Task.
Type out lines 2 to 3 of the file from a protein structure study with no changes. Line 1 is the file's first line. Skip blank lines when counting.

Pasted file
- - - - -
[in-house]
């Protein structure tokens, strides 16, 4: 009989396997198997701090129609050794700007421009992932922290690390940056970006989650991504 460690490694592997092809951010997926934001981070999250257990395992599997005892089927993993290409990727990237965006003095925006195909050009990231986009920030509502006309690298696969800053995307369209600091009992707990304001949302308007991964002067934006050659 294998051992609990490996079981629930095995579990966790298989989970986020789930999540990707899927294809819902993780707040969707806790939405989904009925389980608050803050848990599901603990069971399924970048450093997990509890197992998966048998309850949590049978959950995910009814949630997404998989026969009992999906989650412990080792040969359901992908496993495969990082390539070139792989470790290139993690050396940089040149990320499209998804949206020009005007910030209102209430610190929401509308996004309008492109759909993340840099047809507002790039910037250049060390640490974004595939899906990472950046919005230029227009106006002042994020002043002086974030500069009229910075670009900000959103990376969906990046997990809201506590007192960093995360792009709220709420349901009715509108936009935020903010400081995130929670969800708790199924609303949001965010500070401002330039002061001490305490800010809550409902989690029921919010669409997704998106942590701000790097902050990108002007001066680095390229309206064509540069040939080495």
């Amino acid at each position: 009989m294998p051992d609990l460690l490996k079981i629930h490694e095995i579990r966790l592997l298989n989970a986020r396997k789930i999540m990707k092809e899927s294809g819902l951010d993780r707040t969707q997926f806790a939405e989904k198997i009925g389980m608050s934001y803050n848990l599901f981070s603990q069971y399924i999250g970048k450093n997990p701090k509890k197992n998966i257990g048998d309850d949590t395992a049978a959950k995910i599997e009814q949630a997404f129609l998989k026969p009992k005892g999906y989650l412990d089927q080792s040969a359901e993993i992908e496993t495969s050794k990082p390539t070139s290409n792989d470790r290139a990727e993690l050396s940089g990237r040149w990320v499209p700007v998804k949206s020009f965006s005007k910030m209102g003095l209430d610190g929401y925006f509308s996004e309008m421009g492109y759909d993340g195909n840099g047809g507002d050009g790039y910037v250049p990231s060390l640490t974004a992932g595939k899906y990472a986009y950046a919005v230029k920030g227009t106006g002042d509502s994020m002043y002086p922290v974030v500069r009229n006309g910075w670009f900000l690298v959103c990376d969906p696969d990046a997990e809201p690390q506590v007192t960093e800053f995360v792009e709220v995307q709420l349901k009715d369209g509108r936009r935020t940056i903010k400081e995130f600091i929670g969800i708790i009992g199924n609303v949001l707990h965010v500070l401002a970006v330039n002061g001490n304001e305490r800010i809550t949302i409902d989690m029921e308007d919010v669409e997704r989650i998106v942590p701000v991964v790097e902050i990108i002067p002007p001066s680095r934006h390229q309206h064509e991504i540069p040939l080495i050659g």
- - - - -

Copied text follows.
């Protein structure tokens, strides 16, 4: 009989396997198997701090129609050794700007421009992932922290690390940056970006989650991504 460690490694592997092809951010997926934001981070999250257990395992599997005892089927993993290409990727990237965006003095925006195909050009990231986009920030509502006309690298696969800053995307369209600091009992707990304001949302308007991964002067934006050659 294998051992609990490996079981629930095995579990966790298989989970986020789930999540990707899927294809819902993780707040969707806790939405989904009925389980608050803050848990599901603990069971399924970048450093997990509890197992998966048998309850949590049978959950995910009814949630997404998989026969009992999906989650412990080792040969359901992908496993495969990082390539070139792989470790290139993690050396940089040149990320499209998804949206020009005007910030209102209430610190929401509308996004309008492109759909993340840099047809507002790039910037250049060390640490974004595939899906990472950046919005230029227009106006002042994020002043002086974030500069009229910075670009900000959103990376969906990046997990809201506590007192960093995360792009709220709420349901009715509108936009935020903010400081995130929670969800708790199924609303949001965010500070401002330039002061001490305490800010809550409902989690029921919010669409997704998106942590701000790097902050990108002007001066680095390229309206064509540069040939080495």
């Amino acid at each position: 009989m294998p051992d609990l460690l490996k079981i629930h490694e095995i579990r966790l592997l298989n989970a986020r396997k789930i999540m990707k092809e899927s294809g819902l951010d993780r707040t969707q997926f806790a939405e989904k198997i009925g389980m608050s934001y803050n848990l599901f981070s603990q069971y399924i999250g970048k450093n997990p701090k509890k197992n998966i257990g048998d309850d949590t395992a049978a959950k995910i599997e009814q949630a997404f129609l998989k026969p009992k005892g999906y989650l412990d089927q080792s040969a359901e993993i992908e496993t495969s050794k990082p390539t070139s290409n792989d470790r290139a990727e993690l050396s940089g990237r040149w990320v499209p700007v998804k949206s020009f965006s005007k910030m209102g003095l209430d610190g929401y925006f509308s996004e309008m421009g492109y759909d993340g195909n840099g047809g507002d050009g790039y910037v250049p990231s060390l640490t974004a992932g595939k899906y990472a986009y950046a919005v230029k920030g227009t106006g002042d509502s994020m002043y002086p922290v974030v500069r009229n006309g910075w670009f900000l690298v959103c990376d969906p696969d990046a997990e809201p690390q506590v007192t960093e800053f995360v792009e709220v995307q709420l349901k009715d369209g509108r936009r935020t940056i903010k400081e995130f600091i929670g969800i708790i009992g199924n609303v949001l707990h965010v500070l401002a970006v330039n002061g001490n304001e305490r800010i809550t949302i409902d989690m029921e308007d919010v669409e997704r989650i998106v942590p701000v991964v790097e902050i990108i002067p002007p001066s680095r934006h390229q309206h064509e991504i540069p040939l080495i050659g």